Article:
Scott Fried, 53, was diagnosed with HIV at 24 years old, and he has transformed his fear of dying into a love of life, centered on helping others overcome their fears. He has spoken to students across the country — including to some at the University of Florida on Monday — regarding sexual health, intimacy and self-acceptance. (Photo courtesy Scott Fried)

Q&A: Scott Fried On Living With HIV, Converting Fears Into Strengths


On June 1, 1988, 24-year-old Scott Fried was afraid.

He had felt fearful before, over things like large dogs or finding hair in his ears.

But this fear was different. It was the kind that starts in the fingertips and travels to the toes.

A life-or-death kind of fear.

For on that June day in New York, Fried was diagnosed HIV-positive.

In the years since, Fried has watched 133 of his friends succumb to the disease, waiting for the day it would also inevitably consume him.

But 29 years later, Fried is no longer afraid and has chosen to embrace life and help others overcome their fears.

Fried, now 53, is a sexual-health educator, author, motivational speaker and humanitarian.

He and his HIV support group were also the inspiration behind the Pulitzer Prize- and Tony Award-winning musical “Rent.”

Fried has written three books and recorded several lectures aimed at young adults on topics including sexual relationships, intimacy and personal empowerment.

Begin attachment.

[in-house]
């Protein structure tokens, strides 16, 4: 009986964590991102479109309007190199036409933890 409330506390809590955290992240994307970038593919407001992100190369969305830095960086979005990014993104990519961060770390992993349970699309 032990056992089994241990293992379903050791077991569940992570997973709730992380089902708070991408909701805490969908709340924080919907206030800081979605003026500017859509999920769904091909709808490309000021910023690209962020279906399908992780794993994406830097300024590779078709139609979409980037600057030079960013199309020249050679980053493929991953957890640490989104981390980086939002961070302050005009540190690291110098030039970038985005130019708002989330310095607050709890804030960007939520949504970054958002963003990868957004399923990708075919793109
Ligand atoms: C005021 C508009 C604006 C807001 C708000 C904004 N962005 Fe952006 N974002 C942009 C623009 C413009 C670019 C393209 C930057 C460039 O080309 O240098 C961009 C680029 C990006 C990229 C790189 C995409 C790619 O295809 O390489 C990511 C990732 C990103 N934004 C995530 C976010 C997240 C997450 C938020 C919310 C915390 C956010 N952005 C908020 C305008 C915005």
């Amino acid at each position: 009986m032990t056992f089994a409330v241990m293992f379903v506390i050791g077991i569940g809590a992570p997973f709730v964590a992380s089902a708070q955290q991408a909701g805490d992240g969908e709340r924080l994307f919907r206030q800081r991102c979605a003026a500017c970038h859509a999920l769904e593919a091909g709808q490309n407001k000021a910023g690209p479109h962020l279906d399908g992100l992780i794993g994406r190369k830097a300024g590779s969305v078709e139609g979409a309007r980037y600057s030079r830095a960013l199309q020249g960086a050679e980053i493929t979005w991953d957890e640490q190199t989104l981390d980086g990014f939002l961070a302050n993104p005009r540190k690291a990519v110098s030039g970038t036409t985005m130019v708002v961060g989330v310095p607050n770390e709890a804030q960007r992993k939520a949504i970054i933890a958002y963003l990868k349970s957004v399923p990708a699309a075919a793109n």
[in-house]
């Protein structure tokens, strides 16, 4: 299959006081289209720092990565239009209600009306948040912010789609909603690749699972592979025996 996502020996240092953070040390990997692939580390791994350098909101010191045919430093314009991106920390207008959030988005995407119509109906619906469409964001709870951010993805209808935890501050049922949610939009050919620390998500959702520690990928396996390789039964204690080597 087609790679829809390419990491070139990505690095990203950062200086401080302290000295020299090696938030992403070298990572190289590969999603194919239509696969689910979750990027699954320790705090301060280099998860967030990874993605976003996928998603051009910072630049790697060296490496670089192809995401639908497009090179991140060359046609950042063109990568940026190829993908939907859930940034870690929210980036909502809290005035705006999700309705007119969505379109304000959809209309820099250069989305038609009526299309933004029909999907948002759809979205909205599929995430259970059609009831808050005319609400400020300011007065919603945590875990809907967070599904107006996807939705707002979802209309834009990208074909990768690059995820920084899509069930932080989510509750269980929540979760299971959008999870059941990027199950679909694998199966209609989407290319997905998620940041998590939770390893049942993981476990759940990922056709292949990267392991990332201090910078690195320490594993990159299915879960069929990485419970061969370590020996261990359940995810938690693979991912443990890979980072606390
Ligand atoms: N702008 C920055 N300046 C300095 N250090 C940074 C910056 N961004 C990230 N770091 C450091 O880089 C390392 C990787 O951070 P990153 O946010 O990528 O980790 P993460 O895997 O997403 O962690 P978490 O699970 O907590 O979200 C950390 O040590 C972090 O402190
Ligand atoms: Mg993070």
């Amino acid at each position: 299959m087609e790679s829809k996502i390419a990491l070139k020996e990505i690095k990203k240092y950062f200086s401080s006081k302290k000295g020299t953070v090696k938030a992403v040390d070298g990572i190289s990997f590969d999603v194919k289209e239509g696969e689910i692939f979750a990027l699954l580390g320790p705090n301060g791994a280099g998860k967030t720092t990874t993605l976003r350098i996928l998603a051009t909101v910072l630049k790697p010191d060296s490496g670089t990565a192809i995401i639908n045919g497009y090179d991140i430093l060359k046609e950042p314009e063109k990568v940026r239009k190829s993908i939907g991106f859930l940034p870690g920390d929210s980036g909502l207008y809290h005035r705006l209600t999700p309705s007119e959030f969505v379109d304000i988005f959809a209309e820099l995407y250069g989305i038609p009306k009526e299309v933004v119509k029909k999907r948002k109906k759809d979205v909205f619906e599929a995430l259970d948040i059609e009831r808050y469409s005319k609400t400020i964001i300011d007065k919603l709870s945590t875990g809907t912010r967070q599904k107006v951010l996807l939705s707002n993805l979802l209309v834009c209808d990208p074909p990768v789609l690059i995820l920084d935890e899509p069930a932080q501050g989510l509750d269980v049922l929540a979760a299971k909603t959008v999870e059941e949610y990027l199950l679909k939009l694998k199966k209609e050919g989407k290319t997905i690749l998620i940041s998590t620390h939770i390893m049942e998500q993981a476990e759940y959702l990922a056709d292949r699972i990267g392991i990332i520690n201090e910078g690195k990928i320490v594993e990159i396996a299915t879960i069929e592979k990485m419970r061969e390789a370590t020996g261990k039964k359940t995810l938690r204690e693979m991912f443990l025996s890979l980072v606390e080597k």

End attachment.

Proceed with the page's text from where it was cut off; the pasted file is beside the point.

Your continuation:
Fried, who spoke at the University of Florida on Monday to kick off Pride Awareness Month, talked with WUFT News by phone prior to his visit and then briefly in person during.

WUFT: Why did you choose to start talking to young adults about sexual health and empowerment?

Fried: I began for two reasons: one, because I didn’t want to be forgotten, and I thought I was going to die from AIDS, and two, because I had stumbled into this rich world that was offering me an opportunity to learn from people as they were learning about life upon their dying.

There is something in the act of letting go of your life, knowing that you’re going to die, that emboldens you and makes you bigger. I wanted to share the answers we were learning together. I was arriving into the story of their life at the end, and there was this rich conclusion, full of lessons of courage and dignity and facing fears and so much forgiveness and understanding and compassion.

What HIV stigmas have you faced in society, and how are you combating them?

We’re talking 1987-1988. What I discovered was a time in the world that was frightening and scary, and at the same time, there was this surplus of love and overflowing of compassion from everyone I surrounded myself with because we knew we were dying.

Love and compassion rushed in. In truth, there were horrible things that happened. The stigma came from a place of fear, but the stigma and the ways people reacted because of the stigma was a lesson to all of us to practice forgiveness. The main thing about [the] stigma of HIV is that it needs to be tempered by forgiveness, [and] if not forgiveness, at least the willingness to be understanding about where the fear and ignorance which created the stigma came from in the first place.